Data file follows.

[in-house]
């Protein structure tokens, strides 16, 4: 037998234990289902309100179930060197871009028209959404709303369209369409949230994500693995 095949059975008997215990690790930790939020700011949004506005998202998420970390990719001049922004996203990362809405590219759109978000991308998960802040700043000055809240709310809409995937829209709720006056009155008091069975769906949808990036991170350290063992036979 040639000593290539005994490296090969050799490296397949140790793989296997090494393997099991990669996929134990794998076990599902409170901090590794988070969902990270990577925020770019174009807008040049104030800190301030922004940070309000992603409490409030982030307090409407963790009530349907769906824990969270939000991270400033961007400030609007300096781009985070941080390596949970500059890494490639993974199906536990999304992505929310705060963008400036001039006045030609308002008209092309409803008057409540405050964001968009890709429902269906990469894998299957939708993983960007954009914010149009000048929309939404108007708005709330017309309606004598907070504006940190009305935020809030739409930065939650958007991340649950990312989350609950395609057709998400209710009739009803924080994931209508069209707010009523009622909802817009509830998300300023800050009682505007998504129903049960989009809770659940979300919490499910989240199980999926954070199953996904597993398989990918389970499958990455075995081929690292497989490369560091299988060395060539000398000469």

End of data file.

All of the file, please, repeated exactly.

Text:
[in-house]
């Protein structure tokens, strides 16, 4: 037998234990289902309100179930060197871009028209959404709303369209369409949230994500693995 095949059975008997215990690790930790939020700011949004506005998202998420970390990719001049922004996203990362809405590219759109978000991308998960802040700043000055809240709310809409995937829209709720006056009155008091069975769906949808990036991170350290063992036979 040639000593290539005994490296090969050799490296397949140790793989296997090494393997099991990669996929134990794998076990599902409170901090590794988070969902990270990577925020770019174009807008040049104030800190301030922004940070309000992603409490409030982030307090409407963790009530349907769906824990969270939000991270400033961007400030609007300096781009985070941080390596949970500059890494490639993974199906536990999304992505929310705060963008400036001039006045030609308002008209092309409803008057409540405050964001968009890709429902269906990469894998299957939708993983960007954009914010149009000048929309939404108007708005709330017309309606004598907070504006940190009305935020809030739409930065939650958007991340649950990312989350609950395609057709998400209710009739009803924080994931209508069209707010009523009622909802817009509830998300300023800050009682505007998504129903049960989009809770659940979300919490499910989240199980999926954070199953996904597993398989990918389970499958990455075995081929690292497989490369560091299988060395060539000398000469």